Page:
5 Ways a Steel Shed Protects Your Assets from Fire Hazard
Victorian farmers and rural property owners all have one thing in common during the hot dry season: risk and exposure to bushfires and grassfires.
Fire is a very real threat to all of us, and awareness has obviously increased hugely since the Black Saturday disaster. But are those of us who are subjected to risk doing all we can to improve our fire plan and preparedness?
One simple method, often overlooked, is to ensure our assets are protected by a steel frame shed. Steel is sturdy and fire-retardant, and regardless of the nature or intended use of the shed, it ensures your assets are stored in a central, landmarked location.
Whether its machinery and equipment, feed or stock, the advantages of having your assets stored under a roof are huge:
1. Should your property become subject to the thread of fire, it’s so much easier to protect a central, pinpointed location and confined area.
2. It is easier for you to maintain the surroundings, keep the grass slashed and immediate area clear of fuel, and ensure adequate water storage nearby.
3. There will be easy access for vehicles to gain entrance to and protect the location in adverse circumstances.
4. Your assets are also protected from the conditions a fire can produce; ash, embers, smoke and heat that can all cause excessive damage. A roof and/or walls offer a certain shield from these elements, and can also help to keep stock calm.
5. Furthermore, a sturdy steel frame and cladding have a much higher fire-retardant rating than many of the older style timber frame and beam sheds that can be found around Victoria.
If you can fit yourself into the group of Victorians that live under the summer fire threat, and are interested in increasing your chances of protecting your rural assets from risk of fire, you can contact Central Steel Build for advice and assistance.
Contact Central for a free consultation, advice on your property setup/possible site location for a shed, and an obligation free quote. 1300 955 608, or visit centralbuild.localdev.highbrow.com.au
We’re here to help protect Australian farmers.
How Quarantine & Television Is Ruining Australia’s Equestrian Sports
Megan Jones, 36 at the time, rides Flowervale Maserati, a powerful horse with a dark coat. As rain begins to fall, the pair of them continue to push themselves, hoofs beating ground and throwing grass into the air.
A variety of interesting jumps have been set up; huge logs balanced over low stumps, trimmed hedges and neatly crafted wooden huts. For this moment, Megan’s entire focus is paired with her horses. Their speed and their movements counterbalance each other’s as they hurtle over obstacles.
The exhilaration of the ride drives them both forward to win the event; a trial held in Ballarat. The skill it requires of the two of them is enough to take Megan to the Olympics, where she won a silver medal in Beijing in 2008. If that skill fails, the risk is severe – with injuries and fatalities occasionally appearing in the news. While Megan has suffered from the intensities of riding (she has a stress fracture in her back that required a 12 week rest from riding), others have lost their lives in the controversially dangerous sport. It is, by any sense of the word, an extreme sport.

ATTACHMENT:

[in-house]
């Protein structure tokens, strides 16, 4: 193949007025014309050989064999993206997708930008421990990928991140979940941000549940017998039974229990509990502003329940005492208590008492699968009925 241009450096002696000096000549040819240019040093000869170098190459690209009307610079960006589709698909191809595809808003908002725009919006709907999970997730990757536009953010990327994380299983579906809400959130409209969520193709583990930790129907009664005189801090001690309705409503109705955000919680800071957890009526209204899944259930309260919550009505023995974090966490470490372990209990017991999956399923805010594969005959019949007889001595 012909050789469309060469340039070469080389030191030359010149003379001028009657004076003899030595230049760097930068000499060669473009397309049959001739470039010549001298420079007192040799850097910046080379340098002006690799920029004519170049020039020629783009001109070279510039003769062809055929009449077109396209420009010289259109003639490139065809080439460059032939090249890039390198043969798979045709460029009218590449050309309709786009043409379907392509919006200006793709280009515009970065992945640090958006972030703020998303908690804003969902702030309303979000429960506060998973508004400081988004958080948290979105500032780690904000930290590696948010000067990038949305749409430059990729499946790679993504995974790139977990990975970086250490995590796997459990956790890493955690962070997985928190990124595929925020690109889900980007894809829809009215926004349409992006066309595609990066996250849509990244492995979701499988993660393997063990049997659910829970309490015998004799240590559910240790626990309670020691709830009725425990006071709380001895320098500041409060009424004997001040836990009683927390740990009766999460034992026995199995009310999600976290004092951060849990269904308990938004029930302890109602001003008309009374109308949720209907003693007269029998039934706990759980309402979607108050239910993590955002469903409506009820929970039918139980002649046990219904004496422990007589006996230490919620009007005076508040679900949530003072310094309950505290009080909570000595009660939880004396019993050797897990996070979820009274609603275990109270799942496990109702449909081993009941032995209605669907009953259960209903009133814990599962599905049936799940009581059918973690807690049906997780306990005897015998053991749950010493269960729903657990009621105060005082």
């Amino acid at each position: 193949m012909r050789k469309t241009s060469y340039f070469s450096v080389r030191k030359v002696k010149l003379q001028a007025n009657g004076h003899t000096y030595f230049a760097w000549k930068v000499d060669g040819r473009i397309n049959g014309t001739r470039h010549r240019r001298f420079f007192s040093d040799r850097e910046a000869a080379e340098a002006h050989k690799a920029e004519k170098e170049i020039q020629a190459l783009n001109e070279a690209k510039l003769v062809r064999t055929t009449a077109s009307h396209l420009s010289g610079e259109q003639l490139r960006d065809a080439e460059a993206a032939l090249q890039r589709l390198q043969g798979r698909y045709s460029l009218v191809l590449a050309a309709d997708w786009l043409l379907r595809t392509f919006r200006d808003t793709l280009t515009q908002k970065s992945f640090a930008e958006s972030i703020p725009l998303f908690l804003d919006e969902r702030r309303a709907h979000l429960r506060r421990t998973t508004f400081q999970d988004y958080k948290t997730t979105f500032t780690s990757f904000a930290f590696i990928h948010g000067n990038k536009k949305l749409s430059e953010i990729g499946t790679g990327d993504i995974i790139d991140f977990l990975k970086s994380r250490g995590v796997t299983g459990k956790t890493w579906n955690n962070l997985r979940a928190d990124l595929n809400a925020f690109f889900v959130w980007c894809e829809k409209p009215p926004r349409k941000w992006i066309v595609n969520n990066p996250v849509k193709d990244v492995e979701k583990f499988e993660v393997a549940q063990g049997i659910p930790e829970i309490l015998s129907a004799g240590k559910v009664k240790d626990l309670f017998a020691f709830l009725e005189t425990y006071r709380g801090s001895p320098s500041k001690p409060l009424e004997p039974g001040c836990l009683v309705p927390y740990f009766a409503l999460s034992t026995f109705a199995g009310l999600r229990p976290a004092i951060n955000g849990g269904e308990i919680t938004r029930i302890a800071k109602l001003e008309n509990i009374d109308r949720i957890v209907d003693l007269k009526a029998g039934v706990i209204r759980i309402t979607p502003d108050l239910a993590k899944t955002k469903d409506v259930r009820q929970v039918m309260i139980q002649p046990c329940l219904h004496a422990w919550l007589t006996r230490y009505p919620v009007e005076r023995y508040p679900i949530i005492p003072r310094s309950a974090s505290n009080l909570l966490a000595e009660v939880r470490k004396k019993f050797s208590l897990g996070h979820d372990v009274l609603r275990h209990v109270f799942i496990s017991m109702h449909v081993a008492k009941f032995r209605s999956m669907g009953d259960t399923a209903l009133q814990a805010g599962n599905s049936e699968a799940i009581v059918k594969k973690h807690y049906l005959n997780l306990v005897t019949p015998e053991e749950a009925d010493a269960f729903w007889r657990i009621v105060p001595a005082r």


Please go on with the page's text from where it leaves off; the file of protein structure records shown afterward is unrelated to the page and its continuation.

With so much danger, intensity, skill and tradition, what kind of an audience does equestrian riding have in Australia? SBS made news recently for scheduling coverage of some of the top international equestrian events, including jumping and eventing. It’s a break from Australia’s surprisingly reticent history of equestrian sport coverage, which rarely makes news unless in the context of the Olympics. Yet equestrian events alone make up a $362 million dollar contribution to the Australian economy, and the equestrian industry in total contributes $6 billion. World-class athletes are being trained in Australia, and a nearly $1 billion a year goes into breeding high class horses.
So why isn’t the equestrian industry covered by television programming? It has everything; excitement, interest, an existing market – there seems to be no reason why equestrian events shouldn’t be all over our screens. And there’s one big reason; quarantine.
Horses coming into Australia are required to be in quarantine for 3 weeks in their country of origin and then for another 2 – 3 weeks when then land in Australia. That’s a potential total of 42 days of quarantine. Horses going into American, as a point of comparison – require only 3 days of quarantine, and 7 days for a small selection of limited countries. Australia is already geographically distant from Europe, where horse riding is more popular, but delays like this make it near-impossible for international competition to take place in Australia.
That means Australia ends up isolated and it becomes much harder to increase the quality, value and competition of the industry. There are no five star events held in Australia, only the four star Adelaide three-day event. Australian riders can become successful; Edwina Tops-Alexander of Australia was the first person to earn over $2 million in an equestrian event. But, much like Tops-Alexander, they move overseas to a European base in order to reach that kind of success.
What Australia is doing is exporting all of our equestrian talent. We’re not completely without hope. Grand Prix rider Lone Jorgensen moved to Australia from Germany and set up base here; proving again that the country has promise in the equestrian field.
The only way to invigorate the already solid industry is to modify quarantine laws to allow more efficient imports. If we can encourage world class internationals to compete in Australia, events will grow and television coverage will follow, unlocking the potential the market already has.